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Appears in Collections:Faculty of Health Sciences and Sport Journal Articles
Peer Review Status: Refereed
Title: Psychological, surgical, and sociodemographic predictors of pain outcomes after breast cancer surgery: A population-based cohort study
Authors: Bruce, Julie
Thornton, Alison J
Powell, Rachael
Johnston, Marie
Wells, Mary
Heys, Steven D
Thompson, Alastair M
Smith, W Cairns
Chambers, W Alastair
Scott, Neil W
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Keywords: Breast cancer
Chronic postsurgical pain
Nerve division
Postoperative pain
Issue Date: Feb-2014
Publisher: Elsevier
Citation: Bruce J, Thornton AJ, Powell R, Johnston M, Wells M, Heys SD, Thompson AM, Smith WC, Chambers WA & Scott NW (2014) Psychological, surgical, and sociodemographic predictors of pain outcomes after breast cancer surgery: A population-based cohort study, Pain, 155 (2), pp. 232-243.
Abstract: Chronic postsurgical pain (CPSP) is a common postoperative adverse event affecting up to half of women undergoing breast cancer surgery, yet few epidemiological studies have prospectively investigated the role of preoperative, intraoperative, and postoperative risk factors for pain onset and chronicity. We prospectively investigated preoperative sociodemographic and psychological factors, intraoperative clinical factors, and acute postoperative pain in a prospective cohort of 362 women undergoing surgery for primary breast cancer. Intraoperative nerve handling (division or preservation) of the intercostobrachial nerve was recorded. At 4 and 9 months after surgery, incidence of chronic painful symptoms not present preoperatively was 68% and 63%, respectively. Univariate analysis revealed that multiple psychological factors and nerve division was associated with chronic pain at 4 and 9 months. In a multivariate model, independent predictors of CPSP at 4 months included younger age and acute postoperative pain (odds ratio [OR] 1.34, 95% confidence interval [CI] 1.12 to 1.60), whereas preoperative psychological robustness (OR 0.70, 95% CI 0.49 to 0.99), a composite variable comprising high dispositional optimism, high positive affect, and low emotional distress, was protective. At 9 months, younger age, axillary node clearance (OR 2.97, 95% CI 1.09 to 8.06), and severity of acute postoperative pain (OR 1.17, 95% CI 1.00 to 1.37) were predictive of pain persistence. Of those with CPSP, 25% experienced moderate to severe pain and 40% were positive on Douleur Neuropathique 4 and Self-Complete Leeds Assessment of Neuropathic Symptoms and Signs pain scales. Overall, a high proportion of women report painful symptoms, altered sensations, and numbness in the upper body within the first 9 months after resectional breast surgery and cancer treatment.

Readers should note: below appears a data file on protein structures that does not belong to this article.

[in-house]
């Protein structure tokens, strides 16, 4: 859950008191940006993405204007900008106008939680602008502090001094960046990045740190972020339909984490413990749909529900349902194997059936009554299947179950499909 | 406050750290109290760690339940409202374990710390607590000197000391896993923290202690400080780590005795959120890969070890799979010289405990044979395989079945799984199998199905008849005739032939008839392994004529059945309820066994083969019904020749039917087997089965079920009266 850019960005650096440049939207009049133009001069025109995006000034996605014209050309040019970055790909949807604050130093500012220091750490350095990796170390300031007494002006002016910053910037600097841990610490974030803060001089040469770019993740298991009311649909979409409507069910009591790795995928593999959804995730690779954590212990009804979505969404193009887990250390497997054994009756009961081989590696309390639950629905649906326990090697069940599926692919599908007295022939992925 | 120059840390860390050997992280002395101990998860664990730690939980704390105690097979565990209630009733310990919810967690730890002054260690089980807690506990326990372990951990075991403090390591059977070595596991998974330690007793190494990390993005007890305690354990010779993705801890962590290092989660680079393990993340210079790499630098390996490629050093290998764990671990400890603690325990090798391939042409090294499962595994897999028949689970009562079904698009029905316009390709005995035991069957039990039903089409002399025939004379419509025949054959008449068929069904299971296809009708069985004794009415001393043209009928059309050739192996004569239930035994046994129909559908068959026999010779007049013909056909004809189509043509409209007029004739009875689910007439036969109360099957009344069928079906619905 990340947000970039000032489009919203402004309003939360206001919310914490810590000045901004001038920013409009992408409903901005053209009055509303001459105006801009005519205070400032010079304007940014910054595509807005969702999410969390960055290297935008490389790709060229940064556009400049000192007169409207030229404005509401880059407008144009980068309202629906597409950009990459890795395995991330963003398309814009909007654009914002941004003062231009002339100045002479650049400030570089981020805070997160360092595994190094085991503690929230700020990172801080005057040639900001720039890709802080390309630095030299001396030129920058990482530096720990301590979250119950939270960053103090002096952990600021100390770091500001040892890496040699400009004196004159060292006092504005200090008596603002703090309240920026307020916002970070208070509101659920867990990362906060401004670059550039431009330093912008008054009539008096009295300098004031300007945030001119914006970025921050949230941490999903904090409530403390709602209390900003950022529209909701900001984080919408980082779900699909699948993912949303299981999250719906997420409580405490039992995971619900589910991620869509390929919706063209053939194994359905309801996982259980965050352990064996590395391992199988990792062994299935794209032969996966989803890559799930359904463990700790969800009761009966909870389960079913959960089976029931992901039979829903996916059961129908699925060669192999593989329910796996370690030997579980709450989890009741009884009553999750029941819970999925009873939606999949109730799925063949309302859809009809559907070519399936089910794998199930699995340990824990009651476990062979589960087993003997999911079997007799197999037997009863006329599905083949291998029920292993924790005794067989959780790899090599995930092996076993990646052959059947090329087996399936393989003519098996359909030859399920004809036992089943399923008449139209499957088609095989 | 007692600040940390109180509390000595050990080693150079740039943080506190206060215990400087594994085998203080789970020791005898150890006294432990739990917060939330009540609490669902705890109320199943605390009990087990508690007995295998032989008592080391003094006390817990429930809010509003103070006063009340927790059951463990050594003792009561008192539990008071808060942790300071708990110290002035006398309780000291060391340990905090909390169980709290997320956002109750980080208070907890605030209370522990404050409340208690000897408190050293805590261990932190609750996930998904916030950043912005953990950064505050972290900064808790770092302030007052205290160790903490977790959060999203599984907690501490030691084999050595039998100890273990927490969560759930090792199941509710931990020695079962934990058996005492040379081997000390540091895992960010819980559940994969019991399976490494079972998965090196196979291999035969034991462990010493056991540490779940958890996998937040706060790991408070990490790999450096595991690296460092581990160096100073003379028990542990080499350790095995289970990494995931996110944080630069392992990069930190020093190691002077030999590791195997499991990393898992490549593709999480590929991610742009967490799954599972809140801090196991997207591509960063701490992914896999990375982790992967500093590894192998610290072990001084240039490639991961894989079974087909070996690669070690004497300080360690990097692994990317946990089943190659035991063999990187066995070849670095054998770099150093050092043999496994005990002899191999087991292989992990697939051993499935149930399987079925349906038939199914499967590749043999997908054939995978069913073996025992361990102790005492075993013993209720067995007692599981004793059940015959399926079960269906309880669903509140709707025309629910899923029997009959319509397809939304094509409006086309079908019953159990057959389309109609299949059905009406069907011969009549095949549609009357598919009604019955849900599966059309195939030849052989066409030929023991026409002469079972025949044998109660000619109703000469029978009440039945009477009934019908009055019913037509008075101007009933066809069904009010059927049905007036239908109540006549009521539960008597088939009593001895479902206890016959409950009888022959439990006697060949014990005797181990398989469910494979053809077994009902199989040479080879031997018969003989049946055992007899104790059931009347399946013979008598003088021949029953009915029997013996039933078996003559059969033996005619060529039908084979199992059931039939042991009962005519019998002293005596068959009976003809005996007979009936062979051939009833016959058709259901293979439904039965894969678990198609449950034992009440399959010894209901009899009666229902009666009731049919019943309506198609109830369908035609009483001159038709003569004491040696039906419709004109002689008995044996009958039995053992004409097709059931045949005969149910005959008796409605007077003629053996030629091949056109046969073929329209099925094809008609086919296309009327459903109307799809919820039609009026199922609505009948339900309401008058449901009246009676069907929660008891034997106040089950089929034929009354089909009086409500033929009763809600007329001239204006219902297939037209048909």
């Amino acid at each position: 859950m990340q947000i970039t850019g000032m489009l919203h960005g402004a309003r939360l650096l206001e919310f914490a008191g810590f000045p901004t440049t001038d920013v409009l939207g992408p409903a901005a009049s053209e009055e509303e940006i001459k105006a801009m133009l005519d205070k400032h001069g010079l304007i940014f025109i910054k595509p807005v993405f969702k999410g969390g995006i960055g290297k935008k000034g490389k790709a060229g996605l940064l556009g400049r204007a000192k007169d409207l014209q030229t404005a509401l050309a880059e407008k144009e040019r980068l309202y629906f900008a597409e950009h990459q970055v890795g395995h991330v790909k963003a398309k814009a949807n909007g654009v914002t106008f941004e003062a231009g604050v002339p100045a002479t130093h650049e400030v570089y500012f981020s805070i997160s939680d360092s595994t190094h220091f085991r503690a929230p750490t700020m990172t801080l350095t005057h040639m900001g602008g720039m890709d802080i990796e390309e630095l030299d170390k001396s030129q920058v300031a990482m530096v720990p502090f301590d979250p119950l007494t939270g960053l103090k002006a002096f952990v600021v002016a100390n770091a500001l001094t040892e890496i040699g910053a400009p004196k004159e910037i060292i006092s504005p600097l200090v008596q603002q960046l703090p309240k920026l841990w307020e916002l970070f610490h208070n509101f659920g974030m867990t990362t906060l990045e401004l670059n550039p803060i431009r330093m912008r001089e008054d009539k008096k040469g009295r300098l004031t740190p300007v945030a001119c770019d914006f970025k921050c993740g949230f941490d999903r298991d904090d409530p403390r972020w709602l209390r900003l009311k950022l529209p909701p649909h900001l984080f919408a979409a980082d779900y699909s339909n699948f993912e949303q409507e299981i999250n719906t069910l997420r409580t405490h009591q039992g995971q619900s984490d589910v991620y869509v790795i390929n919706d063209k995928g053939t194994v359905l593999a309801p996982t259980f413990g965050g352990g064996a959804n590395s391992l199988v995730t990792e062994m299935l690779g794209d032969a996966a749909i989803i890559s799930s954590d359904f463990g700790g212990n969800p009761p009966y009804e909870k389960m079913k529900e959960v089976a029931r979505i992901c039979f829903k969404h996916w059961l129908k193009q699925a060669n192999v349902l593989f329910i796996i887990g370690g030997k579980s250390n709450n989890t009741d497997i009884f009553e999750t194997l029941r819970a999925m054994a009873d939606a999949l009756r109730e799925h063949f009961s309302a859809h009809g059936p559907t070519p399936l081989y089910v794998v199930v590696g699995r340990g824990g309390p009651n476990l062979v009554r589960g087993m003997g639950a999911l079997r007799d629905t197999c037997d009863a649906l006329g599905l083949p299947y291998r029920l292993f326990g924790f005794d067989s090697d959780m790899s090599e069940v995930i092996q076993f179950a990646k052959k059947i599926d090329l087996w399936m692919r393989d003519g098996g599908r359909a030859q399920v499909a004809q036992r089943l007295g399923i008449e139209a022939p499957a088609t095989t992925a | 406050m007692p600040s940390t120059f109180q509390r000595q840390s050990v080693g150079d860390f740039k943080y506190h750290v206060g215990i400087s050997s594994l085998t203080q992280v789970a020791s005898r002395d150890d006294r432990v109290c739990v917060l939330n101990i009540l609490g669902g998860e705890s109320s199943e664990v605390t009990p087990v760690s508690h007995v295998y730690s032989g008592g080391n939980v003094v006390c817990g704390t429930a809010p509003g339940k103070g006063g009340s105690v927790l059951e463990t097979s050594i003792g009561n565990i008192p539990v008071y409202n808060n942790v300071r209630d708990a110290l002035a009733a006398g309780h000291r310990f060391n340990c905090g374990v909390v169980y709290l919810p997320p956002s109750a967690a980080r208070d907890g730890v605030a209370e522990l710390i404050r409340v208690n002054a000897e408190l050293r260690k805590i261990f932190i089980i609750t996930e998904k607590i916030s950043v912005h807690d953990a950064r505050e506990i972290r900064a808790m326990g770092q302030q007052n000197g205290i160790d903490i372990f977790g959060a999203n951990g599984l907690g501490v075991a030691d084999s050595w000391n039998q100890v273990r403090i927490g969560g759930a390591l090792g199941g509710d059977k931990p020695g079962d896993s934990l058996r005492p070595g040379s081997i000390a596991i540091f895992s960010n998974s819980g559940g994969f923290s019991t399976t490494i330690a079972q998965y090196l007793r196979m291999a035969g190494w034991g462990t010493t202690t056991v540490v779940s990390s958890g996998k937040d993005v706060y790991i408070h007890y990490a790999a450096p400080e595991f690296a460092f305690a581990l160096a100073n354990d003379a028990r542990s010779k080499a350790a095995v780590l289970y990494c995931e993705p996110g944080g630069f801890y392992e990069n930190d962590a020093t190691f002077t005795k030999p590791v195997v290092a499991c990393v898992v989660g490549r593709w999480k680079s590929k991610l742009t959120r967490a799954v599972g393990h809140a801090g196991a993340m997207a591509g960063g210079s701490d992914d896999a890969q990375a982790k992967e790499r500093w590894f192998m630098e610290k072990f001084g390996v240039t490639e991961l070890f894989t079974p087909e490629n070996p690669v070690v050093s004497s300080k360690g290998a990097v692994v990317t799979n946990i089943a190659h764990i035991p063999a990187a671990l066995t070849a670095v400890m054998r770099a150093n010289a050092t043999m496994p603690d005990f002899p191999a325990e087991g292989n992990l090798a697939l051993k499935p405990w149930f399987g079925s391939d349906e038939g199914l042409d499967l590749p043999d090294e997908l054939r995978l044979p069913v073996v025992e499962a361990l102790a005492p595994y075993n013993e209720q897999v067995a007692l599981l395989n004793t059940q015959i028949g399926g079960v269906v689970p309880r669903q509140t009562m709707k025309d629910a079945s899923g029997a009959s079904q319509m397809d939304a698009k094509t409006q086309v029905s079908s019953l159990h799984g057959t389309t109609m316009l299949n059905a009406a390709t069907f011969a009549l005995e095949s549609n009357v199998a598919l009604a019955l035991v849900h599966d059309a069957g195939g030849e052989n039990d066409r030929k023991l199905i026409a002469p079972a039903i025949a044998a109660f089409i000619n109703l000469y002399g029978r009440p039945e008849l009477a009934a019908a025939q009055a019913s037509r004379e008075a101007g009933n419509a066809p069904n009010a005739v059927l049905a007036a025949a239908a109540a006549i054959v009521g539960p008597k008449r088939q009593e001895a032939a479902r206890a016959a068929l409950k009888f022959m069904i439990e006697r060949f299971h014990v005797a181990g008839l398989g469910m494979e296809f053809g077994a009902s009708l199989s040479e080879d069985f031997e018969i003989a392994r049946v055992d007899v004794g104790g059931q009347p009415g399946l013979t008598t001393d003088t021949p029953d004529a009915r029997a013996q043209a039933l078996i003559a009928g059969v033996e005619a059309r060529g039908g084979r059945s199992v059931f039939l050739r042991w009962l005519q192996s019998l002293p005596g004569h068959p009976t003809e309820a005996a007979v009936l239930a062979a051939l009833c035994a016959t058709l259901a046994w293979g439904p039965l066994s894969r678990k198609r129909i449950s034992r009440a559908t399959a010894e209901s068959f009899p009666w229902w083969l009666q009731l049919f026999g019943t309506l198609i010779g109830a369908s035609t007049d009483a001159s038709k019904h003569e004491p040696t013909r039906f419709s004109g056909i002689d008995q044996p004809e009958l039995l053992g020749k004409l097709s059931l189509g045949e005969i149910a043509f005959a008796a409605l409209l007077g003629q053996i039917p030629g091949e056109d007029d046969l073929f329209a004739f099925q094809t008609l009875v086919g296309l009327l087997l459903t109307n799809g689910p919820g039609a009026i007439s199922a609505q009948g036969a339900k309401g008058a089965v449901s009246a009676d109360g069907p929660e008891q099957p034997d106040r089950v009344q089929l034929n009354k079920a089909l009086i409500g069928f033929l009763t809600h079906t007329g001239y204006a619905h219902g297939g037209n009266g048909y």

Type: Journal Article
DOI Link:
Rights: Published in Pain by Elsevier; Elsevier believes that individual authors should be able to distribute their accepted author manuscripts for their personal voluntary needs and interests, e.g. posting to their websites or their institution’s repository, e-mailing to colleagues. The Elsevier Policy is as follows: Authors retain the right to use the accepted author manuscript for personal use, internal institutional use and for permitted scholarly posting provided that these are not for purposes of commercial use or systematic distribution. An "accepted author manuscript" is the author’s version of the manuscript of an article that has been accepted for publication and which may include any author-incorporated changes suggested through the processes of submission processing, peer review, and editor-author communications.
Notes: For the Recovery Study Group
Affiliation: University of Warwick
University of Aberdeen
University of Manchester
University of Aberdeen
HS Research - Stirling
University of Aberdeen
University of Dundee
University of Aberdeen
Aberdeen Royal Infirmary
University of Aberdeen

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